Researchers have shown that reprogramming T cells to target glioblastoma in mice resulted in control of these tumors.
Researchers have shown that reprogramming T cells to target glioblastoma in mice resulted in control of these tumors. The approach, shown to be safe in mice, is now being tested in humans: A new glioblastoma clinical trial has just opened at the University of Pennsylvania to test this chimeric antigen receptor (CAR) immunotherapy.
The results of the animal study were published in Science Translational Medicine.
Marcela Maus, MD, PhD, of the division of hematology and oncology at the University of Pennsylvania Abramson Cancer Center in Philadelphia, and colleagues designed murine T cells to express a CAR that targets the epidermal growth factor receptor protein, EGFRvIII. This protein is expressed on approximately 30% of glioblastomas.
CARs are engineered, synthetic molecules that are designed to be expressed on T cells extracted from a patient. T cells are extracted from a patient’s blood sample and modified in vitro. The CAR-modified T cells are then infused back into the patient to direct the T cells to attack the protein on the tumor. The researchers at the University of Pennsylvania had developed this immunotherapy technique and demonstrated its utility in treating patients, including children, with B-cell malignancies.
Glioblastomas are generally aggressive, rapidly growing tumors. Adults with this form of brain cancer generally have a median survival of about 15 months after diagnosis. Patients whose glioblastomas express EGFRvIII have an even more aggressive form of the disease, are less likely to respond to the standard therapies-usually chemotherapy and radiation therapy-and are more likely to recur post-treatment.
In the current study, the authors first demonstrated that the CAR-expressing T cells were able to specifically proliferate, secrete cytokines, and lyse in response to the EGFRvIII antigen. The specificity of the EGFR-targeting T cells was validated both in vitro, using EGFR-expressing keratinocytes, and in vivo, using a mouse model with grafted noncancerous human skin. The EGFRvIII-targeting T cells bound only to mutated EGFR and not wild-type EGFR found in noncancerous cells.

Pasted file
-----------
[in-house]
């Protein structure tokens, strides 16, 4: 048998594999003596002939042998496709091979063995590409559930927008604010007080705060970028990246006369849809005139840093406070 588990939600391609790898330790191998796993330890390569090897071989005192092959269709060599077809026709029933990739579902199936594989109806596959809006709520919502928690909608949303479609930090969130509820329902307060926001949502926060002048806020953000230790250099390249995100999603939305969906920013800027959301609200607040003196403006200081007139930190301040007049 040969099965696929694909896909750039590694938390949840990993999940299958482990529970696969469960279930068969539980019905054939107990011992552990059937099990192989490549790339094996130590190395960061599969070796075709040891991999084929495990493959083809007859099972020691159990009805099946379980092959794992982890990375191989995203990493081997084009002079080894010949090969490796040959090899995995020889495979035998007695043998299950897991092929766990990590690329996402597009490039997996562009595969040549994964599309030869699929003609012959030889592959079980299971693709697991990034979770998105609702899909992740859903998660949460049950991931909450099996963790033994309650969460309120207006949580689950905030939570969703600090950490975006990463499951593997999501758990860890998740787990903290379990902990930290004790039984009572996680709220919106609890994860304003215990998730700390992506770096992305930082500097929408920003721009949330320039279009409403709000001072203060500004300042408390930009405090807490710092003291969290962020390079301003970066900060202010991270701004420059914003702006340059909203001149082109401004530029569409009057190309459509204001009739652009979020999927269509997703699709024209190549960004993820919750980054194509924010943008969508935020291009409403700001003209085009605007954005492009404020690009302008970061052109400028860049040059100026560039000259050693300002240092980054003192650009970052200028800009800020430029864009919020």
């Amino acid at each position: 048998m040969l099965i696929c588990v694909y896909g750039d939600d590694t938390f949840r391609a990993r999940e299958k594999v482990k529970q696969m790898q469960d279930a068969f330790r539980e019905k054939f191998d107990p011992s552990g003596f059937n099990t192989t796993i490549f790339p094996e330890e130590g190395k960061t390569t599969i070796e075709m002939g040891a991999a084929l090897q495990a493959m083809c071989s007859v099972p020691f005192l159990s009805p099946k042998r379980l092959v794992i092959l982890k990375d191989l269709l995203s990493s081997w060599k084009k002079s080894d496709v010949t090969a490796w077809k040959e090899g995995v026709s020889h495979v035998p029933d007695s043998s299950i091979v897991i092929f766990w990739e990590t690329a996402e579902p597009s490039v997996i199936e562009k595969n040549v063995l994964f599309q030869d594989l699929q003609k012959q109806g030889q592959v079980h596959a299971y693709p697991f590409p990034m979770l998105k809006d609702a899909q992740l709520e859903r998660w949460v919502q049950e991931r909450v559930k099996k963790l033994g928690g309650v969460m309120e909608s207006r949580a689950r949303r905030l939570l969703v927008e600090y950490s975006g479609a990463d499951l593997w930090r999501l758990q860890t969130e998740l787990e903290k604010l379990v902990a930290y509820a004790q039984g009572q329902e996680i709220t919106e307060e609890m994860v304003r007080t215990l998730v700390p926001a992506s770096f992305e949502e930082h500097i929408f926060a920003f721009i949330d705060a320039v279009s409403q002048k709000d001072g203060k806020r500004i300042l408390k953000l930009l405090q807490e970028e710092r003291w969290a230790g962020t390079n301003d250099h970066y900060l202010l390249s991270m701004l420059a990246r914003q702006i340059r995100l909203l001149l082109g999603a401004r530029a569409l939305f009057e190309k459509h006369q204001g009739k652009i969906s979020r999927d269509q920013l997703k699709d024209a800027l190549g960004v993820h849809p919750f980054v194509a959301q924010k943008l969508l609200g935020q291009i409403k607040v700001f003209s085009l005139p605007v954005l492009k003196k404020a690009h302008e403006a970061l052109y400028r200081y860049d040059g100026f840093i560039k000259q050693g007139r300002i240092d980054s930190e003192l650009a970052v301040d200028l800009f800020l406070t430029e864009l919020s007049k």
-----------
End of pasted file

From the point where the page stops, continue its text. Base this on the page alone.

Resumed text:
In mouse models, the CAR T cells could control the growth of tumors expressing human EGFRvIII, as measured by magnetic resonance imaging scans of the mouse brains. In some mice, the tumors disappeared entirely.
Based on these studies in mice, the study team has started a phase I pilot trial of EGFRvIII CAR T cells in patients with glioblastoma whose tumors are EGFRvIII-positive (Clinicaltrials.gov identifier: NCT02209376). The trial plans to enroll 12 glioblastoma patients, 6 with recurrent disease and 6 with newly diagnosed disease who have 1 cm or more of tumor tissue remaining after surgery. The clinical trial is sponsored by Novartis, which has an agreement with the University of Pennsylvania to develop and commercialize the CAR T-cell immunotherapy approach.
This mouse study underscores the ability of this immunotherapy approach to potentially work for solid tumors. Using the CAR T-cell therapy approach has been met with hurdles in solid tumors, as many of the potential antigens expressed on solid tumors are also expressed on normal tissue. “A series of Penn trials that began in 2010 have found that engineered T cells have an effect in treating some blood cancers, but expanding this approach into solid tumors has posed challenges,” said Maus in a statement. “A challenging aspect of applying engineered T-cell technology is finding the best targets that are found on tumors but not normal tissues. This is the key to making this kind of T-cell therapy both effective and safe.”